Remote sensing restores predictability of ectotherm body temperature in the world’s forests

Algar, Adam C. and Morley, Kate and Boyd, Doreen S. (2018) Remote sensing restores predictability of ectotherm body temperature in the world’s forests. Global Ecology and Biogeography . ISSN 1466-8238 (In Press)

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Abstract

AIM: Rising global temperatures are predicted to increase ectotherms’ body temperatures, benefitting some species but threatening others. Biophysical models predict a key role for shade in buffering these effects, but the difficulty of measuring shade across broad spatial extents limits predictions of ectotherms’ thermal futures at the global scale. Here, we extend biophysical models of ectotherm body temperature to include effects of forest canopy shade, via leaf area index, and test whether considering remotely-sensed canopy density improves predictions of body temperature variation in heavily shaded habitats.

LOCATION: Worldwide.

TIME PERIOD: 1990–2010.

MAJOR TAXA STUDIED: Lizards.

METHODS: We test predictions from biophysical ecological theory for how body temperature should vary with microclimate for 269 lizard populations across open, semi-open, and closed habitats worldwide. We extend existing biophysical models to incorporate canopy shade effects via leaf area index, test whether body temperature varies with canopy density as predicted by theory, and evaluate the extent to which incorporating canopy density improves model performance in heavily-shaded areas.

RESULTS: We find that body temperatures in open habitats, like deserts, vary with air temperature and incident solar radiation as predicted by biophysical equations, but these relationships break down in forests, where body temperatures become unpredictable. Incorporating leaf area index into our models revealed lower body temperatures in more heavily shaded environments, restoring the predictability of body temperature in forests.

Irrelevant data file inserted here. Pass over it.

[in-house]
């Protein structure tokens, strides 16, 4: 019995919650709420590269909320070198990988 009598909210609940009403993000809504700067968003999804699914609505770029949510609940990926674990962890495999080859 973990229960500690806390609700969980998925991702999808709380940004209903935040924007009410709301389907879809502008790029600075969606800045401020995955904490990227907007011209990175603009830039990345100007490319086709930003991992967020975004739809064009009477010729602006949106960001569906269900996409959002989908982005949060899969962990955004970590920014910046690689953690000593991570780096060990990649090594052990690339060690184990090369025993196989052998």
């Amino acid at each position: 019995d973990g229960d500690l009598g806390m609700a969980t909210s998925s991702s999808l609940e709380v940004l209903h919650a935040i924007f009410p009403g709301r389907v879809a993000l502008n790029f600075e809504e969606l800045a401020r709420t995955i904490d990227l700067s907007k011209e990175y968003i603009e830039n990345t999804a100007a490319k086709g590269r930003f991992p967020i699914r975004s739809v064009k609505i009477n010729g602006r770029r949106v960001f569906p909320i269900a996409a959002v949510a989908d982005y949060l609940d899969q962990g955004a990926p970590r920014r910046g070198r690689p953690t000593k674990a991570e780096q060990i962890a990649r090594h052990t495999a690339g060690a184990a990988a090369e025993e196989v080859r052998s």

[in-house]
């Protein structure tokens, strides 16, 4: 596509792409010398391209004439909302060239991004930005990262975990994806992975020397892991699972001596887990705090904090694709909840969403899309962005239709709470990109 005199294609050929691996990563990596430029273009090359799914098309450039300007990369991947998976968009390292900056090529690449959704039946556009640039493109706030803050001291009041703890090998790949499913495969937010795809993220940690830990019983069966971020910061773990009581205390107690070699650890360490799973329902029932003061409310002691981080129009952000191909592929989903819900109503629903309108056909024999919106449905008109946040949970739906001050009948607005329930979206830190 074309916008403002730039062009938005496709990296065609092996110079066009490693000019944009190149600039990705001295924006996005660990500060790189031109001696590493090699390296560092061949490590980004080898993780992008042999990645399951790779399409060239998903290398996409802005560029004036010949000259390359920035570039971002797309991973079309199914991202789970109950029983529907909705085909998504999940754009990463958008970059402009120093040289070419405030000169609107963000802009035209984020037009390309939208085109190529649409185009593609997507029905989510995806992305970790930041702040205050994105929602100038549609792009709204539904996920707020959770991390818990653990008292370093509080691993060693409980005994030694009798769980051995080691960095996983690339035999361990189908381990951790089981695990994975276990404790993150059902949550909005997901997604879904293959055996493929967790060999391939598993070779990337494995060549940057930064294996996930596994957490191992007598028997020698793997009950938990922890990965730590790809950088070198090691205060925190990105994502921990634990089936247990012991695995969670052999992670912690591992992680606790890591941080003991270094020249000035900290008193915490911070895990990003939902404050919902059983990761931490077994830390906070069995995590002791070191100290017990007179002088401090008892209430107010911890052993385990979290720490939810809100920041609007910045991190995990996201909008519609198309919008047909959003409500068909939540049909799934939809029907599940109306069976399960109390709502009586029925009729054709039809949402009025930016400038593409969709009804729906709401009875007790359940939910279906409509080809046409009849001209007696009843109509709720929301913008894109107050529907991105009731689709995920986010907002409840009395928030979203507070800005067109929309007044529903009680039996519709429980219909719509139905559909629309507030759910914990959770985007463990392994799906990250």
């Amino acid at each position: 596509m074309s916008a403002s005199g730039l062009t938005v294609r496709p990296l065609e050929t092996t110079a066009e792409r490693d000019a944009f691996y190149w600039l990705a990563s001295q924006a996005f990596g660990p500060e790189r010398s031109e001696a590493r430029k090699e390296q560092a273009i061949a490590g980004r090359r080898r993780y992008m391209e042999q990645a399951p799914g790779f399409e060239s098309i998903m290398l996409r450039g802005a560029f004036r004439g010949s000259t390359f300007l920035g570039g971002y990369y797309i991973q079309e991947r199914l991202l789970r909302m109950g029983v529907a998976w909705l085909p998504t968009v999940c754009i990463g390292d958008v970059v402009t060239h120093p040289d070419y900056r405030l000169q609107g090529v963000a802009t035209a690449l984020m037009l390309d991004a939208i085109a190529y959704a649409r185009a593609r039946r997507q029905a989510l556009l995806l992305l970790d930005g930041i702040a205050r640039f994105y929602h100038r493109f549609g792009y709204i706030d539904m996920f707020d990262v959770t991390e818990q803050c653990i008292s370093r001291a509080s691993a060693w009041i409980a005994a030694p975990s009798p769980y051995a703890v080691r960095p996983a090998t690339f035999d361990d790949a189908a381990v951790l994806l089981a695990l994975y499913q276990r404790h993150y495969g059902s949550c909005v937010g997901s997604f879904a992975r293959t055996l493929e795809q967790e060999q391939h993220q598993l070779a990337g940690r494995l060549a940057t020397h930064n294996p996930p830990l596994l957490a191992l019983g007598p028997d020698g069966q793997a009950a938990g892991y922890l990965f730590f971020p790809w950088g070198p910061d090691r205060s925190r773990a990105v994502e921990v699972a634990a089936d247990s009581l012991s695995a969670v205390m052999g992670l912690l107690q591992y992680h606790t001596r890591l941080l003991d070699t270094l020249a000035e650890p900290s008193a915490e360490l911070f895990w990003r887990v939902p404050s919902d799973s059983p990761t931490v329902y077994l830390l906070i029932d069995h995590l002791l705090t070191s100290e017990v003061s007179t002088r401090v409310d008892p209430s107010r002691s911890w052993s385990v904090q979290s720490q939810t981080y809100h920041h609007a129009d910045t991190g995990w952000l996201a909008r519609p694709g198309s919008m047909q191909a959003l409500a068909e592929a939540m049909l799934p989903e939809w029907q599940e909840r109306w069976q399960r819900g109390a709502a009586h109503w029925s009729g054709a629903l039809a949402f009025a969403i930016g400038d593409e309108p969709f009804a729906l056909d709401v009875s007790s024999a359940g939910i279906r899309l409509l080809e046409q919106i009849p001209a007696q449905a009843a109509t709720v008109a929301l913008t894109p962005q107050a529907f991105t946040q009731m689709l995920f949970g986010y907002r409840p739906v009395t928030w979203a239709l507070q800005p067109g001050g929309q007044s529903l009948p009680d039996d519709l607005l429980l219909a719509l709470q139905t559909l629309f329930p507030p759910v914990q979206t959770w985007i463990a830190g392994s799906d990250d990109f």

CONCLUSIONS: Although biophysical ecological theory can predict ectotherm body temperature in open habitats, like deserts, these relationships decay in closed forests. Models incorporating remotely sensed data on canopy density improved predictability of body temperatures in these habitats, providing an avenue to incorporate canopy shade effects into predictions of animals’ vulnerability to climate change. These results highlight the thermal threat of changes in canopy structure and loss of forest cover for the world’s ectotherms.

Item Type: Article
RIS ID: https://nottingham-repository.worktribe.com/output/941874
Keywords: biophysical ecology, body temperature, canopy cover, land cover change, leaf area index, lizards, macrophysiology, operative temperature, remote sensing, thermal ecology
Schools/Departments: University of Nottingham, UK > Faculty of Social Sciences > School of Geography
Depositing User: Eprints, Support
Date Deposited: 17 Jul 2018 14:01
Last Modified: 04 May 2020 19:42
URI: http://eprints.nottingham.ac.uk/id/eprint/52994

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